Nocturne Op. 90 (1994)
Saxophone Concerto (1987)
Clarinet Concerto (1996)
Villu Veski (clarinet)
Toomas Vavilov (clarinet)
ERSO Estonian National SO/Arvo Volmer
rec Tallin, Estonia,
BELLA MUSICA EDITION
- ANTES EDITION BM-CD 31.9151 [68.54]
Tamberg is little enough known in the West. His light-suffused music reared
up in the 1960s and brought to Estonia some welcome international attention.
Antes Edition (about whom we hear hardly a whisper) now do us great service
by issuing this collection of his orchestral music.
Nocturne is a lapidary piece proceeding quite fluently in glistening
jewel-like paces. Each pace is melodically symmetrical and there is a strong
sense of progression rather than the disconnection usually associated with
such musical constructs. The segments are charged with expectation and if,
at 8.20, an outburst arrives like a bolt loosed by Allan Pettersson this
is against the background of a blizzard of Haiku-'flakes' each ringing flake
emotionally balanced (try 9.59).
The Saxophone Concerto (3 movements) is approached in much the same way but
here the 'flakes' and melodic sequences are of longer duration. The singing
quality of the instrument is well lit by Veski who also articulates its boiling
caprices. If the Nocturne took at least one of its motifs from Nielsen's
Fifth Symphony the concerto lisps in accents that to me recall the innocent
music of Laurie in Copland's Tender Land.
Toomas Vavilov takes, with equal ease, to the far less ingratiating Clarinet
Concerto, subtitled A sentimental journey with a clarinet (the literary
reference is to Laurence Stern's eighteenth century picaresque novel). The
music is hunted, and in its wispy patterings and thunderings bridges the
Atlantic to the stark brass monoliths of William Schuman in works such as
In Praise of Shahn and Three Colloquies.
From forty years earlier comes the irresistible Concerto Grosso for
orchestra with solo voices for flute, bassoon, clarinet, saxophone, trumpet
and piano. Fragmentation is no longer the order of the day. The harmony is
succulent but uncloying. The innocent cavorting surely betrays the influence
of the Shostakovich of the First Piano Concerto as well as the staccato impacts
of de Falla's El Amor Brujo. The role taken by the woodwind is extremely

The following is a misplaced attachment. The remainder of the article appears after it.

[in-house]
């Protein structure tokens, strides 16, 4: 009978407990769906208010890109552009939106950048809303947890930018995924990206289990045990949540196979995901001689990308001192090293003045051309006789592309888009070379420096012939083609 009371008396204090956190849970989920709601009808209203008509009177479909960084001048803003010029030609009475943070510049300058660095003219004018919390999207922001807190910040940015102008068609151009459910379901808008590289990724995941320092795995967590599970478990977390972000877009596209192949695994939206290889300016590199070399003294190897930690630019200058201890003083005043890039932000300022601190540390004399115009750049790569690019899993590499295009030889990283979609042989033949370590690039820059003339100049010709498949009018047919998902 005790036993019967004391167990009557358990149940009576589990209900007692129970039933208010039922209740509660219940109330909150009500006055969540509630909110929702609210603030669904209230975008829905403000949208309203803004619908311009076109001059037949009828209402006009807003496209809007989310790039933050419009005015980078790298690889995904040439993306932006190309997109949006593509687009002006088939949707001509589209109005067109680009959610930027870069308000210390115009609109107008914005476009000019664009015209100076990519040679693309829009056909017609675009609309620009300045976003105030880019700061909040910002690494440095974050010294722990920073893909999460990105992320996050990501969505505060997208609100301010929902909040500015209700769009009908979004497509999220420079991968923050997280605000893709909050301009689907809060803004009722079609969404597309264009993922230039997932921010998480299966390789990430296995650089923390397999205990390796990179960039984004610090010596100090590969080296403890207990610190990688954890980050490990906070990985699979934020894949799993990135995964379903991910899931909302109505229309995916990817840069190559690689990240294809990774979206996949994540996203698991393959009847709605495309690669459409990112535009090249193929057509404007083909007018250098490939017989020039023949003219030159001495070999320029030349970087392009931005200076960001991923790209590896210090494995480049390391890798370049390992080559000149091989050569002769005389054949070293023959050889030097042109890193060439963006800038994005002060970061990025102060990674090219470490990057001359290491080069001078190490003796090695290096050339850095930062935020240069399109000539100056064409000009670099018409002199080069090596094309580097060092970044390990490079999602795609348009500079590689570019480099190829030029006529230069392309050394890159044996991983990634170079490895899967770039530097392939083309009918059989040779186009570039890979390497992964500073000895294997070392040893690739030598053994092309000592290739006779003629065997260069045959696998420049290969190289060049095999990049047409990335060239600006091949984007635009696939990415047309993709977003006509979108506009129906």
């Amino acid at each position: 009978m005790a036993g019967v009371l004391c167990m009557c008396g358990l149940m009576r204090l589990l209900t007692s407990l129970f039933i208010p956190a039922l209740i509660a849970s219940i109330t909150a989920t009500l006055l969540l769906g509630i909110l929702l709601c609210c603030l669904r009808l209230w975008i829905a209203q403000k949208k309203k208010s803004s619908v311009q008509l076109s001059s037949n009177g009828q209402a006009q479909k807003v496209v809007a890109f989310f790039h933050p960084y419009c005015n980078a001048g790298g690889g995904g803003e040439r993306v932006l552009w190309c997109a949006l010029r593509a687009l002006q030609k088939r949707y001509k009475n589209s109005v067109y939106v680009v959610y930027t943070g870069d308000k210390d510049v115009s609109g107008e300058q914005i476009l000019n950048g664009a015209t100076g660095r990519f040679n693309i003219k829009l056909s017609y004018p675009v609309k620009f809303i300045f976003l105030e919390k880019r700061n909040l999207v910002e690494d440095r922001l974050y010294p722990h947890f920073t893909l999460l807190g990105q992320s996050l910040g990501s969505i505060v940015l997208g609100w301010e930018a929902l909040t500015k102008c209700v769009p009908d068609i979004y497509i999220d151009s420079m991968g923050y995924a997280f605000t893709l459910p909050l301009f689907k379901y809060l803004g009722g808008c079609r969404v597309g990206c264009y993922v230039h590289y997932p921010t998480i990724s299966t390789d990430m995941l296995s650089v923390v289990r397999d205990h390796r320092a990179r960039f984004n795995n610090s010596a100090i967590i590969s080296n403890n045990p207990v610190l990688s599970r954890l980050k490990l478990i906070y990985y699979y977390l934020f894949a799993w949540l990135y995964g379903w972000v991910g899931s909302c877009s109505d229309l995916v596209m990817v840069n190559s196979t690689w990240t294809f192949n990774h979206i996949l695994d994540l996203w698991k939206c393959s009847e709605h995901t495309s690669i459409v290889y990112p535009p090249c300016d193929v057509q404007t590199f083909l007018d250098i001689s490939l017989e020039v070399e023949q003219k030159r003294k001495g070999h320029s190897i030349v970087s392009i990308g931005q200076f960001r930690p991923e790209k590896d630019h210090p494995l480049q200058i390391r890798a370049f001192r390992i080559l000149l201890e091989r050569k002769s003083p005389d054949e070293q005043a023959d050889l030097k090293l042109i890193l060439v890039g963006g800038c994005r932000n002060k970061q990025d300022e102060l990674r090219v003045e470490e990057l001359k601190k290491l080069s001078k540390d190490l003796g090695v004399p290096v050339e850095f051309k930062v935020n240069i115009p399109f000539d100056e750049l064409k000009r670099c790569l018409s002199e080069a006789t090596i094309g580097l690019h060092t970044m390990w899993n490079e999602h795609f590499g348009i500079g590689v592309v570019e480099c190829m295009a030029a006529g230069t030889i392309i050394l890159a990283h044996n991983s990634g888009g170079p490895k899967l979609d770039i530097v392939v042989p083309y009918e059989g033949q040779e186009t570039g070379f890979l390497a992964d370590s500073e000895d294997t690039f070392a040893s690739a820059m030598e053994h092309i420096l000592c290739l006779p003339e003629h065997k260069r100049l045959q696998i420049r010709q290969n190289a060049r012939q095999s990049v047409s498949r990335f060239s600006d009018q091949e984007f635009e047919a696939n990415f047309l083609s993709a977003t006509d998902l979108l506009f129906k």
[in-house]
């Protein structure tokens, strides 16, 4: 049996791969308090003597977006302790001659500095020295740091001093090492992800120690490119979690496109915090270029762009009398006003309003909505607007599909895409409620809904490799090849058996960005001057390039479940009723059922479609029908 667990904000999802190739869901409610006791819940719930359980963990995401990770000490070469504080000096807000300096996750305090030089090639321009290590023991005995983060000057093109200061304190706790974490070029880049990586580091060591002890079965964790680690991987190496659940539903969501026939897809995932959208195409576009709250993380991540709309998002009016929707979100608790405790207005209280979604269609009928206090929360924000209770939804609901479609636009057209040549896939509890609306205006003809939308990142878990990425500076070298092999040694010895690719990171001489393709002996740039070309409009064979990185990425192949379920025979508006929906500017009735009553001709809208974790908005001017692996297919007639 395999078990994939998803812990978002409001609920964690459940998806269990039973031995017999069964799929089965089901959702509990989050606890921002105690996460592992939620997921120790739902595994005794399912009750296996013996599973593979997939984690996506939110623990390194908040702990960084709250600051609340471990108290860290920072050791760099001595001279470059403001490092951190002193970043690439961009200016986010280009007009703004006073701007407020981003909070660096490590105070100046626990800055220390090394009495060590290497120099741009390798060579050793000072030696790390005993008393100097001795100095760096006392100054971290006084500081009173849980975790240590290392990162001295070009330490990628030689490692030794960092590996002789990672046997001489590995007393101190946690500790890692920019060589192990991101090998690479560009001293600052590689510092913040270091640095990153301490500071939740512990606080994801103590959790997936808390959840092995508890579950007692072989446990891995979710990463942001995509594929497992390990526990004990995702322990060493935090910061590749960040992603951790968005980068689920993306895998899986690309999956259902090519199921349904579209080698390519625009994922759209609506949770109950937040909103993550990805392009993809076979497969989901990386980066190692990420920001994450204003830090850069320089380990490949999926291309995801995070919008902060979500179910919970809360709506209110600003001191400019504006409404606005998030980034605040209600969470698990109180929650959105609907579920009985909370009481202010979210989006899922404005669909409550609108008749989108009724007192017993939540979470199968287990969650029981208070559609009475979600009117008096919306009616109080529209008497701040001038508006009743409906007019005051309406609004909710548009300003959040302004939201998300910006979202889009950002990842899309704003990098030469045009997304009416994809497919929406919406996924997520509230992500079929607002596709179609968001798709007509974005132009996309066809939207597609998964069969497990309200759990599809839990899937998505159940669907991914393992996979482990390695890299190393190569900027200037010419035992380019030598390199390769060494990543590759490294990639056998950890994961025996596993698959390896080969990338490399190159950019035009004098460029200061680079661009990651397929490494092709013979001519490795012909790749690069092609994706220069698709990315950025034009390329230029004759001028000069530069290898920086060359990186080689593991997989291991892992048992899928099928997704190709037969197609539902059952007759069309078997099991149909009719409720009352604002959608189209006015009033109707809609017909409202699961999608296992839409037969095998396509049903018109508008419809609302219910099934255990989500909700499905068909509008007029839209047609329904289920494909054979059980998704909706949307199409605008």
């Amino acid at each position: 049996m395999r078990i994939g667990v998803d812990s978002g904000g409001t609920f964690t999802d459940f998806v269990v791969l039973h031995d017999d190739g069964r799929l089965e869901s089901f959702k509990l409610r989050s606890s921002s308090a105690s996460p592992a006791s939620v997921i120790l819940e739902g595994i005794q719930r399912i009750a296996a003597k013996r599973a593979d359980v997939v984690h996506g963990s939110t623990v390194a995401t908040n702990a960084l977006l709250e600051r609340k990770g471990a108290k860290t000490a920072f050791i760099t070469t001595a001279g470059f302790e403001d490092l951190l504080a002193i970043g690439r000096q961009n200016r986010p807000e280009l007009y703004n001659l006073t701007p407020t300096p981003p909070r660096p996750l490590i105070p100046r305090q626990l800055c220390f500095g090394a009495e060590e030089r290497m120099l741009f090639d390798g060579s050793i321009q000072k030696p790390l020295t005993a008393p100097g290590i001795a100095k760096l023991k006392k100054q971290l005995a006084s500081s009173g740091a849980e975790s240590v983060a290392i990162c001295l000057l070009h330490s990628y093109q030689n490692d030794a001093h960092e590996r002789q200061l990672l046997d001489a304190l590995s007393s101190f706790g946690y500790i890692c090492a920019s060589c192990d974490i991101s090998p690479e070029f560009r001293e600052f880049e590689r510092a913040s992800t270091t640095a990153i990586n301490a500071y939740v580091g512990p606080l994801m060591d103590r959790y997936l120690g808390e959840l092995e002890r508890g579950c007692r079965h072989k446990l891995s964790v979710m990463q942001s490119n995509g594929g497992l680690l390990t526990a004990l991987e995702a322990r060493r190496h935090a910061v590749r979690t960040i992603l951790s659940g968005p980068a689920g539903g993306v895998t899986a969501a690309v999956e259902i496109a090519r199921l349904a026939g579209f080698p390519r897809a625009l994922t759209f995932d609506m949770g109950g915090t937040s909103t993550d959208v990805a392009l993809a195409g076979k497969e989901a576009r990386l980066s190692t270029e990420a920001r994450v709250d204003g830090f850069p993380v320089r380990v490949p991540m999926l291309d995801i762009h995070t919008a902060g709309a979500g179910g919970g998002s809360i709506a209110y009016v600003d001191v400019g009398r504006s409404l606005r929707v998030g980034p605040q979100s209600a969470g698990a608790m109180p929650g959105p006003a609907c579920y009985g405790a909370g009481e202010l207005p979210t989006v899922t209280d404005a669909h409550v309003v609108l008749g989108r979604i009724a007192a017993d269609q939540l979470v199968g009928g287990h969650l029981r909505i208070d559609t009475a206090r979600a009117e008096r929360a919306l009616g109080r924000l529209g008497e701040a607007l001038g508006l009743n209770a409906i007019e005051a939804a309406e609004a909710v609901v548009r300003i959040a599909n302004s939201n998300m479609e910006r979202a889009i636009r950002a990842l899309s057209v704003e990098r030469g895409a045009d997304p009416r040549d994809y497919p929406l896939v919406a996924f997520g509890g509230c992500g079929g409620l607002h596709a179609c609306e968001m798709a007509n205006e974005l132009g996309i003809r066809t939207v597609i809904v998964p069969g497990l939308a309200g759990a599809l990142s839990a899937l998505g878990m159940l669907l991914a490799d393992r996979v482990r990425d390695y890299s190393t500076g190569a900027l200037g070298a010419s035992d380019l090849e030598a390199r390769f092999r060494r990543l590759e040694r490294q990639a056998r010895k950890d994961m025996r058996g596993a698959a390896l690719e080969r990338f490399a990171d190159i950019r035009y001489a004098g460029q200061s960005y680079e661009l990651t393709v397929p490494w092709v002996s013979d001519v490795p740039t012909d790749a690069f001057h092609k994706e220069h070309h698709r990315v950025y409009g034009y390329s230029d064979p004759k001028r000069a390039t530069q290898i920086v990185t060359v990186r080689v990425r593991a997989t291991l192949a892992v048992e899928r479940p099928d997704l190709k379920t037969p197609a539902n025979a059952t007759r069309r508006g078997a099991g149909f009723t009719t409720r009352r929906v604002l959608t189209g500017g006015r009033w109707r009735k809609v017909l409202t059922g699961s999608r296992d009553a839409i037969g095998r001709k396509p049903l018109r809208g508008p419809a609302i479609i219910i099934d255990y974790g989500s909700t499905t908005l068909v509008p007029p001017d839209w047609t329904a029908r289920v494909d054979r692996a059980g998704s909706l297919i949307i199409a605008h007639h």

lyrical with a flowing line and ease which I can best compare, in the first
movement, with Prokofiev meets Finzi's clarinet concerto meets Moeran's
Serenade. The clarinet in the central movement meanders into a refracted
shadow of Bolero and a sincere song. Waltz memories shimmer amid glassy
curtains of strings. The exciting finale rattles and scatters driven by trumpet
and piano. A brilliant work which it would be no shame to Tamberg to bracket
with Prokofiev and Gershwin but which, for me, is superior to both.
The audio 'picture' is very immediate, with a recording of very high quality.
Programme notes are extensive.
An extremely rewarding and promising discovery.
Can we now hope to hear his other works? There are four symphonies (1978,
1986, 1989, 1998), a violin concerto (1981), ballet Johanna Tentata,
two trumpet concertos (1972, 19997), oratorio Amores setting love
poetry by Sappho and Ovid. There are also three operas of which the latest
two are Cyrano de Bergerac (1976) and The Flight (1983).
I hope next to review the Antes Edition CD of Tamberg's Symphonies 1 and
2 and Violin Concerto, op.64 (Estonian RSO/N.Järvi, Estonian State SO/Peter
Lilje, Botschkowa/State.SO/Peter Lilje) recorded in recorded 1978-86 and
still, as far as I am aware, awaiting a review in the English-speaking press.
The disc priced @ approx £13.99. Can also be obtained from Kingdom Records
Ltd, Clarendon House, Shenley Rd. Borehamwood, Herts WD6 1AG. enquiries Tel.
020 8207 7006 or via E-mail